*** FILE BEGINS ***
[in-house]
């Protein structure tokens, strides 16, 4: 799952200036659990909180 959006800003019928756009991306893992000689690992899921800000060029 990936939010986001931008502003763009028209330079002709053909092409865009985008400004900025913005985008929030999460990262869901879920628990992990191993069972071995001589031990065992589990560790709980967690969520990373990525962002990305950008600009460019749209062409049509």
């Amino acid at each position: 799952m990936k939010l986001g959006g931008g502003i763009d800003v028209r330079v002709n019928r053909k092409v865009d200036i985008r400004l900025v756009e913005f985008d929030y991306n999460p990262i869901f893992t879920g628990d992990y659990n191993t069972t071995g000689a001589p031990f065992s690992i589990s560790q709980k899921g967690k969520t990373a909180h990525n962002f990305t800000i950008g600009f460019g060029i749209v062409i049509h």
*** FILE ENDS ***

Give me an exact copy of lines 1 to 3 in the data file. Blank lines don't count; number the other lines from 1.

[in-house]
């Protein structure tokens, strides 16, 4: 799952200036659990909180 959006800003019928756009991306893992000689690992899921800000060029 990936939010986001931008502003763009028209330079002709053909092409865009985008400004900025913005985008929030999460990262869901879920628990992990191993069972071995001589031990065992589990560790709980967690969520990373990525962002990305950008600009460019749209062409049509």
């Amino acid at each position: 799952m990936k939010l986001g959006g931008g502003i763009d800003v028209r330079v002709n019928r053909k092409v865009d200036i985008r400004l900025v756009e913005f985008d929030y991306n999460p990262i869901f893992t879920g628990d992990y659990n191993t069972t071995g000689a001589p031990f065992s690992i589990s560790q709980k899921g967690k969520t990373a909180h990525n962002f990305t800000i950008g600009f460019g060029i749209v062409i049509h």